Lewis managed to climb the ranks of the UMWA, eventually reaching the presidency in 1919. That same year, he famously called for the first major coal union strike, wherein nearly 400,000 miners refused to work for over a month in order to secure their fair share of the industry’s World War I gains.
According to historian Stanley Coben, Lewis withdrew his strike call after facing criminal charges, but the strikers did not follow suit. Coal supplies were running low. Coal operators and the media condemned the strike (and the labor movement, as a whole), contributing to and playing off of the First Red Scare. After a long battle, the government and the UMWA eventually reached a deal including a 14% wage increase and the formation of an investigatory commission that would look into wage issues.
The United Mine Workers Coal Strike in 1919
Source: Library of Congress
In 1924, Lewis drafted the Jacksonville Agreement, a three-year contract between the UMWA and the coal operators that would secure a pay rate of $7.50 per day amongst other protections.
History and sociology professor Melvyn Dubofsky wrote: “The so-called Jacksonville Agreement, to which [Secretary of Commerce Herbert Hoover] acted as godfather, provided for a three-year contract that preserved existing terms, provisions, and conditions in the union mines and eliminated the threat of strikes. With due deference to Hoover, Lewis said of the agreement: ‘We must give economic laws free play…It is survival of the fittest. Many are going to be hurt, but the rule must be the greatest good for the greatest number.’”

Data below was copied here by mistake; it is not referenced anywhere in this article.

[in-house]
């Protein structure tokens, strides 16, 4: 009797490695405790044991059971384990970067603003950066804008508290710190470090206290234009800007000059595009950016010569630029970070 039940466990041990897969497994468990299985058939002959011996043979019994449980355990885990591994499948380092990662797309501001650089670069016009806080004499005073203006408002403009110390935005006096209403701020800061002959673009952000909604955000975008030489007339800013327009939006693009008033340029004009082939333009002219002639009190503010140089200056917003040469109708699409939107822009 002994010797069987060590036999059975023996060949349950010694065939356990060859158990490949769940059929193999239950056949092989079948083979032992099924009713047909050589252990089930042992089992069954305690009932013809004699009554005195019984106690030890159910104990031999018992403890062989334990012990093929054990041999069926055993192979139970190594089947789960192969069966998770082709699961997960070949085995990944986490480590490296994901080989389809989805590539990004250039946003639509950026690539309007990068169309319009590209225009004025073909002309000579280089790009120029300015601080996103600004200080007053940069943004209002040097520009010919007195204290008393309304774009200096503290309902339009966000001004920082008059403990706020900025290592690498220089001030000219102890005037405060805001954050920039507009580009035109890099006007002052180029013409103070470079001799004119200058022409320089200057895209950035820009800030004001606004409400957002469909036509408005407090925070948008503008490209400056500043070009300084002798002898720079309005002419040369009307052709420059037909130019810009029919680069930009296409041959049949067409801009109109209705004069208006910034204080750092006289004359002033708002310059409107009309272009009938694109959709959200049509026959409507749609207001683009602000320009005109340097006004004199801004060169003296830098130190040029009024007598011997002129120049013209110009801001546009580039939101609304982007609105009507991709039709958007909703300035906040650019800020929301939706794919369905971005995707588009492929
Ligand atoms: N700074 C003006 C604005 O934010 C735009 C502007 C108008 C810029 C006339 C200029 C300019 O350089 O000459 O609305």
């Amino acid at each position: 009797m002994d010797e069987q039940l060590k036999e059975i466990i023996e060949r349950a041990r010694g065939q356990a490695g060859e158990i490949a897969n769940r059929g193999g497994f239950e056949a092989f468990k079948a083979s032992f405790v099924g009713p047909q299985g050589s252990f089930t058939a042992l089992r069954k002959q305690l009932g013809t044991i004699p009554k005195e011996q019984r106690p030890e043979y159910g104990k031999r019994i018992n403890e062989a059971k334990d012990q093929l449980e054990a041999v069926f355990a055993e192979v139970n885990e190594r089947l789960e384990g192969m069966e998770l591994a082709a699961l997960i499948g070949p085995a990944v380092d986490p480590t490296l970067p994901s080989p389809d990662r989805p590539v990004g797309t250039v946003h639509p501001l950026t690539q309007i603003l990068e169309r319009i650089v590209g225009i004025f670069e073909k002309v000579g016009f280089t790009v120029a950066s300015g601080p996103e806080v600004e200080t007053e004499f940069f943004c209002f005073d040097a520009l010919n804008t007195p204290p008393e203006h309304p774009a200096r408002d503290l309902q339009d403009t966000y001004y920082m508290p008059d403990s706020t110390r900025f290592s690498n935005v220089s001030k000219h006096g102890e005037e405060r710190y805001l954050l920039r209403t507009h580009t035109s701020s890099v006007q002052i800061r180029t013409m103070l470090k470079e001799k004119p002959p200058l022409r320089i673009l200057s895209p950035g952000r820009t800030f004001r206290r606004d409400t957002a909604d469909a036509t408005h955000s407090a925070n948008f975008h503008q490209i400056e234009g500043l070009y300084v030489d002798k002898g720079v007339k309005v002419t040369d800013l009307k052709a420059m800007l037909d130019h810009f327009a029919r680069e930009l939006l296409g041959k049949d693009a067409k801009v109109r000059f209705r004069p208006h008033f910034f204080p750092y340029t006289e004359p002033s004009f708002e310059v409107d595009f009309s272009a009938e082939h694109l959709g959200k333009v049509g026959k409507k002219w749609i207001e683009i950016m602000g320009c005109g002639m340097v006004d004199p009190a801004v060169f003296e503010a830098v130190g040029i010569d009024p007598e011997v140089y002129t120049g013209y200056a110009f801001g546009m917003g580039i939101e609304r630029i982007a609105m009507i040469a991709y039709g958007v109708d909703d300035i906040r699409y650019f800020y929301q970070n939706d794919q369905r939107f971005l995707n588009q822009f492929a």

Lewis greatly impressed President Coolidge and Hoover to the point that he received an offer to serve as the Secretary of Labor in the president’s cabinet. The Jacksonville Agreement, however, had serious enforcement loopholes and coal operators hired non-union miners.
Although little came of the deal and the UMWA had been drained of its resources, John L. Lewis managed to keep his leadership position and steward the organization through a difficult period. He even emerged victorious during the 1925 anthracite (hard coal) miners’ strike due to his charisma and oratorical talents.
A Peripheral Player in the AFL
Despite his promotions and successes leading the UMWA, Lewis failed to ascend the ranks of the AFL. Perhaps this was more due to his focus on labor issues specific to miners rather than the labor movement in general.
In 1921, William Green (a member of the UMWA) nominated Lewis for the presidency of the AFL. The old faithful Samuel Gompers, however, won by a two-to-one margin, but he soon passed away in 1924. Green succeeded Gompers, and John L. Lewis remained a fringe player in the AFL. Eventually, he would completely sever ties from the organization.
Lewis, due to his larger-than-life stature, large head, and bushy eyebrows, was often depicted in funny political cartoons
Great Depression, Great Resurgence
But the roaring twenties would eventually pass with a whimper, as the 1930s ushered in the Great Depression.
By the time of Franklin D. Roosevelt’s election as president in 1932, UMWA membership had dipped from 400,000 to 75,000. 72% of America’s bituminous coal was being mined by non-union labor at starvation wages. Worker rights had clearly regressed, but Lewis remained dedicated to the labor movement.